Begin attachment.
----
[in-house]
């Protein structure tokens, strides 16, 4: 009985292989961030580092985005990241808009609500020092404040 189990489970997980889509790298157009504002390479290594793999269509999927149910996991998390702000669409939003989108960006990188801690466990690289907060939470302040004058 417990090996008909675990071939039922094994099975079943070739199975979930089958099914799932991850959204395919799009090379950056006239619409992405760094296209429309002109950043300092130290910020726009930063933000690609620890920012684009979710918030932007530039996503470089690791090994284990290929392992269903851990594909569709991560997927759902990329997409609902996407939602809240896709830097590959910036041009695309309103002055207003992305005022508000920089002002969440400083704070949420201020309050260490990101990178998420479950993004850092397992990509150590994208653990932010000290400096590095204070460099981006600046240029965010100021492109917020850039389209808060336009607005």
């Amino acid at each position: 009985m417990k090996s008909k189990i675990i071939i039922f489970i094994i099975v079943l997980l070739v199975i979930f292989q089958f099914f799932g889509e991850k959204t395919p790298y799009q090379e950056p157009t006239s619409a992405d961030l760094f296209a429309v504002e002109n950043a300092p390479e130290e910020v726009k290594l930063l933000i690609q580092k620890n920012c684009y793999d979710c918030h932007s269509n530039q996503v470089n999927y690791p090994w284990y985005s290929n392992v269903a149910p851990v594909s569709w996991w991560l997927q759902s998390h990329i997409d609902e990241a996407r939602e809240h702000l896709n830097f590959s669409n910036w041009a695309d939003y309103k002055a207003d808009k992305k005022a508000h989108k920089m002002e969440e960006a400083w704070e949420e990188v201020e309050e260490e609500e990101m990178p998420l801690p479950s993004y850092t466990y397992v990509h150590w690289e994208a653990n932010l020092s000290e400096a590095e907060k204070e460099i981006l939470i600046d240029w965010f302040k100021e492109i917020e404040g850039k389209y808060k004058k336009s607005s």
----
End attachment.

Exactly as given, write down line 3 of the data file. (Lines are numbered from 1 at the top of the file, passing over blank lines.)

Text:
């Amino acid at each position: 009985m417990k090996s008909k189990i675990i071939i039922f489970i094994i099975v079943l997980l070739v199975i979930f292989q089958f099914f799932g889509e991850k959204t395919p790298y799009q090379e950056p157009t006239s619409a992405d961030l760094f296209a429309v504002e002109n950043a300092p390479e130290e910020v726009k290594l930063l933000i690609q580092k620890n920012c684009y793999d979710c918030h932007s269509n530039q996503v470089n999927y690791p090994w284990y985005s290929n392992v269903a149910p851990v594909s569709w996991w991560l997927q759902s998390h990329i997409d609902e990241a996407r939602e809240h702000l896709n830097f590959s669409n910036w041009a695309d939003y309103k002055a207003d808009k992305k005022a508000h989108k920089m002002e969440e960006a400083w704070e949420e990188v201020e309050e260490e609500e990101m990178p998420l801690p479950s993004y850092t466990y397992v990509h150590w690289e994208a653990n932010l020092s000290e400096a590095e907060k204070e460099i981006l939470i600046d240029w965010f302040k100021e492109i917020e404040g850039k389209y808060k004058k336009s607005s």